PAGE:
Ime Udoka watched the deep portion of his bench nearly blow massive leads in Detroit and Brooklyn against the back end of the Pistons and Nets’ rotations, Udoka calling timeouts and sending multiple rotation players back in Detroit. Two days later, Romeo Langford, Enes Freedom and Bruno Fernando, three of the five players involved, are gone.
Brad Stevens had one of the most active trade deadlines of any team on Thursday, trading seven players, headlined by adding Derrick White for Josh Richardson, Langford, a Boston 1-4 protected 2022 first-round pick and a No. 1 protected 2028 first-round pick swap. Daniel Theis returned to Boston in exchange for Dennis Schröder, Freedom and Fernando dumps to the Houston Rockets. The end of the bench Udoka neglected all season is empty, Juancho Hernángomez and Jabari Parker already departed in January subtractions, so Stevens will need to fill five roster spots before the Celtics prepare to face the Nuggets on Friday night.
Boston won’t be in any rush. Sam Hauser can and reportedly will join the active roster and Brodric Thomas could do the same. The Celtics will eye the biggest buyout names, including Gary Harris if he becomes available. Boston can utilize Maine or other G-League level talent on 10-day contracts while they scan what’s available. The team’s bench will look more like Maine’s on Friday as players clear waivers. It’s more likely the back of the bench proves inconsequential for a head coach that’s pivoted toward a tight rotation than not.
It’s hard to ignore the Udoka influence on the moves the Celtics made, as well as Stevens’ continued reversal of many of the initiatives Danny Ainge led late in his tenure as Boston’s GM. Udoka coached White with Team USA alongside Jaylen Brown, Jayson Tatum and Marcus Smart at the 2019 FIBA World Cup. In fact, White, Brown and Tatum played together for significant minutes in the starting lineup. Udoka also briefly coached White from 2017-2019 during his first two seasons of White’s career. The value Stevens gave up for a connector like White didn’t reflect Ainge’s conservative usage of draft picks.
White joined the Spurs as a 23-year-old late draft pick who played sparingly in the final Kawhi Leonard season. He rose into the Spurs’ regular rotation in year two after the team traded Leonard, emerging as a double-figure scorer with rock solid defensive tools at 6’4, 190-pounds. Udoka left for Philadelphia and White shot 45.8% from the field and 36.6% from deep in heavy year three minutes while the continued to compete into the NBA Bubble.
In December, after the Spurs missed the postseason, they signed White to a four-year, $73-million extension he’s now on, worth $17-million average annual value through the 2024-25 season. San Antonio drafted Dejounte Murray before White, but Murray entered the league younger and slowly surpassed White alongside Demar DeRozan until Murray became an all star this season.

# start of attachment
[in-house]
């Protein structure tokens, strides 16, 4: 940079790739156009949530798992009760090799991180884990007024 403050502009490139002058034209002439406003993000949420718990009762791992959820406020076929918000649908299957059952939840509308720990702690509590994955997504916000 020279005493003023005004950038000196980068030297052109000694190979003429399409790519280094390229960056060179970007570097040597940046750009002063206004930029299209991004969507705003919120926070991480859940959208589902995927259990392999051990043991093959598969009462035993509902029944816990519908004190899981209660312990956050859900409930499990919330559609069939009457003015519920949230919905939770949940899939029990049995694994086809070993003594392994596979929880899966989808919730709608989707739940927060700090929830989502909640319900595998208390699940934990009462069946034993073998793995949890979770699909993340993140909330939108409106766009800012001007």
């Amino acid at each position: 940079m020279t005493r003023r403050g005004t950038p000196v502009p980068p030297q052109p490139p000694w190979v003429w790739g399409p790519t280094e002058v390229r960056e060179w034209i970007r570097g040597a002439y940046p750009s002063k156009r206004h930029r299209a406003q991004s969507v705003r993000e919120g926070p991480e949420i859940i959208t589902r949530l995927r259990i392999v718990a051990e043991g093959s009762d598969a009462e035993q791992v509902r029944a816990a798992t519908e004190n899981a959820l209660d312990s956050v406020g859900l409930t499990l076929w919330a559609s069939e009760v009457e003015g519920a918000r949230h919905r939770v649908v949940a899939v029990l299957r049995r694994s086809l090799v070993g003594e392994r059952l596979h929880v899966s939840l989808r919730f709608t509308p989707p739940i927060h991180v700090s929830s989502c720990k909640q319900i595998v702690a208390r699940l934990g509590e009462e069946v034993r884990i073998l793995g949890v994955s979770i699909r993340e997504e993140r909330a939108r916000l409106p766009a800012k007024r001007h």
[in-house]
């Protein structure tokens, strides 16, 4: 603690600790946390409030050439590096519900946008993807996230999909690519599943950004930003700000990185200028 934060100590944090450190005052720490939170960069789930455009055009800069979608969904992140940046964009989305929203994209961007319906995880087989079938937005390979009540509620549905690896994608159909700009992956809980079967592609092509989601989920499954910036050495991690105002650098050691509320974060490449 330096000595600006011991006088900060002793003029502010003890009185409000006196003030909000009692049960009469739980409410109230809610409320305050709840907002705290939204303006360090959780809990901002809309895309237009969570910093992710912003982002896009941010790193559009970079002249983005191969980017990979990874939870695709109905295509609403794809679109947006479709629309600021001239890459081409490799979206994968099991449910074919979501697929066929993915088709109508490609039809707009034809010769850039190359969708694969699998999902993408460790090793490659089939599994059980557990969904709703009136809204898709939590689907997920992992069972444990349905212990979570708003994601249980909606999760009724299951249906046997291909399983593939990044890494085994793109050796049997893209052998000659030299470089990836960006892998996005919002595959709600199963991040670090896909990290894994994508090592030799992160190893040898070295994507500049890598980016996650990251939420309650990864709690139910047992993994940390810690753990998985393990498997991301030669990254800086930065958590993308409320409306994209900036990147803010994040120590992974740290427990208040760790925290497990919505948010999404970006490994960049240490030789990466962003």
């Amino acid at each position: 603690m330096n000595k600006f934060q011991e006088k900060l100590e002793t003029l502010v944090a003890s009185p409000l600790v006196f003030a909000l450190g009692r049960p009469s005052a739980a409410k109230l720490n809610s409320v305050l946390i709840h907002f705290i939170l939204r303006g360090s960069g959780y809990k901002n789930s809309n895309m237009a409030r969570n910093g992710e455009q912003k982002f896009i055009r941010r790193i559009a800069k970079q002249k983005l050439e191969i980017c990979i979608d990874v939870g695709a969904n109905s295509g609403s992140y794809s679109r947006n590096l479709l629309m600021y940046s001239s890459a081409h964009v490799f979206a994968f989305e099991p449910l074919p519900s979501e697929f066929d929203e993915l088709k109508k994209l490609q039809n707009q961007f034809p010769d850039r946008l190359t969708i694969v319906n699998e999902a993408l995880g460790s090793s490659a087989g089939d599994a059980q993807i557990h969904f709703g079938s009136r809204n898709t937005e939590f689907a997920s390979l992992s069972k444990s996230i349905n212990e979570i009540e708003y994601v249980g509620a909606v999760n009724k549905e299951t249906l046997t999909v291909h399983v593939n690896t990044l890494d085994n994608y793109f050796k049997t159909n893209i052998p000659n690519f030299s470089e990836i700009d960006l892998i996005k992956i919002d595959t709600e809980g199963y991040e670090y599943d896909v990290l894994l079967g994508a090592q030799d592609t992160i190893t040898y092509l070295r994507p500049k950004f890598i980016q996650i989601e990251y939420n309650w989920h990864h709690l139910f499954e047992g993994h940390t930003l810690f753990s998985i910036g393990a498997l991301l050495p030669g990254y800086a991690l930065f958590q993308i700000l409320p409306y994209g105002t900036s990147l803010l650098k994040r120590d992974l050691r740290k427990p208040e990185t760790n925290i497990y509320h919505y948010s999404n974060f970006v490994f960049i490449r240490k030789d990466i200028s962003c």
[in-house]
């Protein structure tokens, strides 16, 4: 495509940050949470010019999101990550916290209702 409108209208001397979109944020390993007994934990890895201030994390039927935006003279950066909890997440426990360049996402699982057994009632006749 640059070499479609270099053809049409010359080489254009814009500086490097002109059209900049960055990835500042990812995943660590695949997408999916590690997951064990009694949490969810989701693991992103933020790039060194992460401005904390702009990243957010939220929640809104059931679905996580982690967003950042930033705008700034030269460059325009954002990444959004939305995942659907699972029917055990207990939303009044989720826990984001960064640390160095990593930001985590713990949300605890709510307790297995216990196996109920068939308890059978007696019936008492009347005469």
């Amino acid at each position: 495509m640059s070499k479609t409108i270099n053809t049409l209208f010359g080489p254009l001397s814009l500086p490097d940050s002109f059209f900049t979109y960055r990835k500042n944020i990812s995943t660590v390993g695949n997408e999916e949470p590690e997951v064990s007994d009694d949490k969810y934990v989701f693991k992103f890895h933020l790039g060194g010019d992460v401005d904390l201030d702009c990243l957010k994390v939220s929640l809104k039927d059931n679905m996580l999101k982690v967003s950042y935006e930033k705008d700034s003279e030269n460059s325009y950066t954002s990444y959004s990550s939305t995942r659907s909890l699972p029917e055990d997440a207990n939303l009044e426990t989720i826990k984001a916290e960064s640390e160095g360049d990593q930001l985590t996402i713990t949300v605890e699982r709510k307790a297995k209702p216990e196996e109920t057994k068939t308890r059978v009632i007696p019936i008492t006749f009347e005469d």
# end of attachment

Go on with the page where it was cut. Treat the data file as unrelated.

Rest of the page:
San Antonio entered sell mode after years of hanging onto their young core under Gregg Popovich, letting DeRozan go via sign-and-trade last summer, releasing LaMarcus Aldridge, before trading Thad Young and White at this deadline. They also mulled a Jakob Poetl deal that never materialized.
That’s more busy than a typical Spurs deadline, and the Celtics bought in on a player who had flatlined in San Antonio who may thrive in less of a scoring role as more of an organizer in Boston. He’ll need to balance those two roles for now, since Boston retained Smart at the deadline.
It’s hard to imagine Udoka breaking up his +30 per 100 possession Smart, Brown, Tatum, Al Horford and Robert Williams III starting group. That sends White to the bench in a sixth man role, alongside Payton Pritchard, Aaron Nesmith, Grant Williams and Theis.
That unit will need some scoring punch with Schröder and Richardson gone, and White can bring it. He’s a slasher who has shot inconsistently throughout his career, particularly on catch-and-shoot opportunities (32.3%). His 31.4% mark from deep is a career worst this season, though like Richardson, his 87% mark at the free throw line projects toward better efficiency as a shooter with less attention. He hit 38.8% of his wide-open triples this year. That’s not his game though, he ranks in the 76th percentile of pick-and-roll creators and his goal is to move and spread the ball around. The deadline left the Celtics in a worse floor spacing position and a better floor-running, decision-making and passing spot. If White helps solve their fourth-quarter and facilitating concerns, it’ll be more than worth it.
The team’s pursuit of Donte DiVincenzo, who landed in Sacramento on a four-team deal, makes more sense considering what they sent out. He would’ve come at the cost of Grant though. Adding White, who’s signed for $15.2-million with roughly $1-million increases each of the next three seasons, could lead the team to more flexibly shop Smart for shooters, scorers and in sign-and-trades this summer. Jalen Brunson, Malcolm Brogdon and the ever-present Bradley Beal rumor could all be the next team-building step.